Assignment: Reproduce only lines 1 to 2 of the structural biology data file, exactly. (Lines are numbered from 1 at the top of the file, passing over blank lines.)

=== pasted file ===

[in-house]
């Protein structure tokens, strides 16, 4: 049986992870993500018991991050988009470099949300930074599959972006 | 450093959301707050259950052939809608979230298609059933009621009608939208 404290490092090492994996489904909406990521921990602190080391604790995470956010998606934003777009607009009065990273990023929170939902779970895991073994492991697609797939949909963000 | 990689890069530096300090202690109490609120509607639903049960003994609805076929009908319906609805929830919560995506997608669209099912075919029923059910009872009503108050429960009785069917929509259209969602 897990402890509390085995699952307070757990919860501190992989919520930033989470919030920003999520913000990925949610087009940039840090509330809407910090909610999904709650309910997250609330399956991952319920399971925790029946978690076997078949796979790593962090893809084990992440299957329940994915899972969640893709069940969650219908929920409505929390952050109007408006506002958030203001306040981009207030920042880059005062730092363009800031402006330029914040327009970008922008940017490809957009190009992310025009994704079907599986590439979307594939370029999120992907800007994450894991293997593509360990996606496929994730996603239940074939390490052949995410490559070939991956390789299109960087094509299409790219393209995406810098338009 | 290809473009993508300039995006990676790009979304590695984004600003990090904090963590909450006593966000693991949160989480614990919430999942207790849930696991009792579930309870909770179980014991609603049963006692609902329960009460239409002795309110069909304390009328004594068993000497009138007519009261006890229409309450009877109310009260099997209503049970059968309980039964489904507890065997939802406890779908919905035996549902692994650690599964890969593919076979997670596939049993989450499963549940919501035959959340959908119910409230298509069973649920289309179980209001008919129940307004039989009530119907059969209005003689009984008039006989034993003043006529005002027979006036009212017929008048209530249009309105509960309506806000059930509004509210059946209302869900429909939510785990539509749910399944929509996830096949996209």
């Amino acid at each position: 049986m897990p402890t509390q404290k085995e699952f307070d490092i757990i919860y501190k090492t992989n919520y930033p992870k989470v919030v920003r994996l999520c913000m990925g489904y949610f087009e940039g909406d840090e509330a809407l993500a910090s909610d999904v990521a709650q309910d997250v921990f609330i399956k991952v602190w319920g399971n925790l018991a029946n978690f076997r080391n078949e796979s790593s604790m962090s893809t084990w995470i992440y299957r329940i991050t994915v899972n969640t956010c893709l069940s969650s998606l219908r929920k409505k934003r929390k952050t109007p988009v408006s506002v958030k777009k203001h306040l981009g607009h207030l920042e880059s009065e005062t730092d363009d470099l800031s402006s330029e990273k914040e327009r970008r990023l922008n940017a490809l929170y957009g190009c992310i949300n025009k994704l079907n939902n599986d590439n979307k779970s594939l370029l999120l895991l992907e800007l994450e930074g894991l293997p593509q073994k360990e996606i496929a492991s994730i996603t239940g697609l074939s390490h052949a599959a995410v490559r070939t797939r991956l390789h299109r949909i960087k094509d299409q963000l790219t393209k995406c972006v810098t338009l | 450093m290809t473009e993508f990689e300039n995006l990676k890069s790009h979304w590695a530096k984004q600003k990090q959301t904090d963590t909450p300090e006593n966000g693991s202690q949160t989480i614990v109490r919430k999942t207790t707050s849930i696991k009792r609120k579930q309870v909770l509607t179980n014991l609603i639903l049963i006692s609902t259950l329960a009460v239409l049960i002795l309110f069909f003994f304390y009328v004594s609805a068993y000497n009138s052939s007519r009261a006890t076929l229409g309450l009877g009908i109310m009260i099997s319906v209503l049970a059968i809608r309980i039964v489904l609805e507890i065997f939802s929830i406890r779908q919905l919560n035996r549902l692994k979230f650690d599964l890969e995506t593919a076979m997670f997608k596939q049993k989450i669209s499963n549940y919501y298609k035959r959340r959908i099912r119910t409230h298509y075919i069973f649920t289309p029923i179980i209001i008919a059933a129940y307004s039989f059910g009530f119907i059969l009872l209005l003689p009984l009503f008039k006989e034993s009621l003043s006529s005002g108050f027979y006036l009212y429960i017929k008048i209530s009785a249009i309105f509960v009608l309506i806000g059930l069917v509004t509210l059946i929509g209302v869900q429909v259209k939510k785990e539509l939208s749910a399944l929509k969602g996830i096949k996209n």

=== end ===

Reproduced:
[in-house]
């Protein structure tokens, strides 16, 4: 049986992870993500018991991050988009470099949300930074599959972006 | 450093959301707050259950052939809608979230298609059933009621009608939208 404290490092090492994996489904909406990521921990602190080391604790995470956010998606934003777009607009009065990273990023929170939902779970895991073994492991697609797939949909963000 | 990689890069530096300090202690109490609120509607639903049960003994609805076929009908319906609805929830919560995506997608669209099912075919029923059910009872009503108050429960009785069917929509259209969602 897990402890509390085995699952307070757990919860501190992989919520930033989470919030920003999520913000990925949610087009940039840090509330809407910090909610999904709650309910997250609330399956991952319920399971925790029946978690076997078949796979790593962090893809084990992440299957329940994915899972969640893709069940969650219908929920409505929390952050109007408006506002958030203001306040981009207030920042880059005062730092363009800031402006330029914040327009970008922008940017490809957009190009992310025009994704079907599986590439979307594939370029999120992907800007994450894991293997593509360990996606496929994730996603239940074939390490052949995410490559070939991956390789299109960087094509299409790219393209995406810098338009 | 290809473009993508300039995006990676790009979304590695984004600003990090904090963590909450006593966000693991949160989480614990919430999942207790849930696991009792579930309870909770179980014991609603049963006692609902329960009460239409002795309110069909304390009328004594068993000497009138007519009261006890229409309450009877109310009260099997209503049970059968309980039964489904507890065997939802406890779908919905035996549902692994650690599964890969593919076979997670596939049993989450499963549940919501035959959340959908119910409230298509069973649920289309179980209001008919129940307004039989009530119907059969209005003689009984008039006989034993003043006529005002027979006036009212017929008048209530249009309105509960309506806000059930509004509210059946209302869900429909939510785990539509749910399944929509996830096949996209």